I have an Actiontec MI 424wr router w/enterprise level firewall built in and still run a software firewall.

Then you're wasting your CPU time. Hey, it's your money.


Outpost 3.51 (4.0 was just released this morning) and NOD32 AV along with Ewido 4.0, Spysweeper, Adaware and Spybot SD.

God, I hope you don't leave those all running in the background? I can't even leave Spy Sweeper running in the background anymore, it's just too intrusive. Lags the machine up. NOD32 I tolerate, but even that I can feel the lag a little. *sigh*


Ask Dilitante what happened to his system the otherday when connecting to a site he needed drivers from was compromised. It's like sex, you don't want to be unprotected, you're partner may have had a checkup 3 months ago, but forgot about that one night...

Really? Was he using IE, I'm guessing?

az
28th September 2006, 09:17
There is one thing a personal firewall should be good for: Blocking IEXPLORE.EXE. But since a PF runs on your system anyway, it can get disabled by malicious software like any other piece of software can.

Use a router, use a secure browser and mailer and don't be stupid - the last part is really hard for most people, not because they're stupid but because they don't know enough about computers. But all of us here at MURC should really be able to do it.

The PIT
28th September 2006, 09:42
My own view is that they're fairly useless and just eat up resources.

As for been hacked behind NAT I'm sure you can if you're careless enougth.

Most users using P2P do download stuff blindley even "so called experts" get tempted at times. If you don't believe me sit in our University Workshops cleaning Student machines you'll see how dumb most of them are.

I run Nod32 and Windows firewall being a Dreytek router.

Spysweeper and Spyware Doctor are my main Anti Spyware programs which I run manually.

It's very very rare that something sneaks through.

The best way is too practise safe hex.

Byock
28th September 2006, 09:49
Nat is good, but not fool proof by any means. I much prefer router/gateway firewall to a personal firewall. I run an OpenBSD box as my firewall behind the default linksys one on the DSL router. This way I don't have it slowing down my machine.

:)

Greebe
28th September 2006, 10:21
Now, now, children. Let's play nicely. Greebe, consider yourself warned. No more personal attacks on the public forum. If somone offends you please contact an admin and we will deal with it. -Jammrock

The PIT
28th September 2006, 10:41
Nat is good, but not fool proof by any means. I much prefer router/gateway firewall to a personal firewall. I run an OpenBSD box as my firewall behind the default linksys one on the DSL router. This way I don't have it slowing down my machine.

:)

Dunno if the linksys has got a firewall but if it does out of interest how much slips through???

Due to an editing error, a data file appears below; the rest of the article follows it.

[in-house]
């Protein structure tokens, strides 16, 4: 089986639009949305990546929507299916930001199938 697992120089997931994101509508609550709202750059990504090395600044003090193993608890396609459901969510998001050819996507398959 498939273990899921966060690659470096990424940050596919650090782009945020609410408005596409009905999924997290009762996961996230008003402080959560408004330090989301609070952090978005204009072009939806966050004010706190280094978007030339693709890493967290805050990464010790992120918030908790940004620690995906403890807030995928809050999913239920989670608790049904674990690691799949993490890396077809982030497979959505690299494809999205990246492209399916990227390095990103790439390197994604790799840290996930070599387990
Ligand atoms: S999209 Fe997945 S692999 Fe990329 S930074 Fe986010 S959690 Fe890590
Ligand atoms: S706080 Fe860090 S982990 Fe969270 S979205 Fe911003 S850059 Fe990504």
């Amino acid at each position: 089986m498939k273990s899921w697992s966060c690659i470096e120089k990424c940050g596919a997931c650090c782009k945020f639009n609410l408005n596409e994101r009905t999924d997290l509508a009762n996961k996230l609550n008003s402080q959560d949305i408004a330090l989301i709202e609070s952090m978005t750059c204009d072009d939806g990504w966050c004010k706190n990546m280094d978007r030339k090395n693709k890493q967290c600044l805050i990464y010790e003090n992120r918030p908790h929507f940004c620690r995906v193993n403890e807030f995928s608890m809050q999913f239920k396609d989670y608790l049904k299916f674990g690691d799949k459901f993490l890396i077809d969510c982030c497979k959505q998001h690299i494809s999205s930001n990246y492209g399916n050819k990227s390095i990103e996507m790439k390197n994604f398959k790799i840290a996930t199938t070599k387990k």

ND66
28th September 2006, 10:41
....and unless you're the kind of person that just double-clicks those downloaded .exe's blindly.



For an average user it's easer then you think.

By default (I think), the “hide known file extensions” option in Windows is ON. All you have to do is see a file with a name: “anything.jpg.exe”
And by default the .exe is not visible….. figure out the rest.


.

Taz
28th September 2006, 13:02
Can't get hacked if you're behind NAT.

NAT offers some protection but only some, port forwarding and sticking a PC in the DMZ circumvents it. It also doesn't protect your from connections initiated from your LAN i.e. if your PC has a trojan or similar. Most routers and Windows XP's own firewall also make the assumption that all traffic initiated from the LAN is safe. At least with a software firewall you'd know if something was trying to get out. It's not full proof but it does add another layer of protection :)

Gurm
28th September 2006, 18:18
Nat is good, but not fool proof by any means. I much prefer router/gateway firewall to a personal firewall. I run an OpenBSD box as my firewall behind the default linksys one on the DSL router. This way I don't have it slowing down my machine.

:)
Better yet - NAT and a hardware firewall TOGETHER!

(Says me, while running a Symantec firewall until such time as I can scrounge up a Sonicwall...)

Gurm
28th September 2006, 18:20
NAT offers some protection but only some, port forwarding and sticking a PC in the DMZ circumvents it. It also doesn't protect your from connections initiated from your LAN i.e. if your PC has a trojan or similar. Most routers and Windows XP's own firewall also make the assumption that all traffic initiated from the LAN is safe. At least with a software firewall you'd know if something was trying to get out. It's not full proof but it does add another layer of protection :)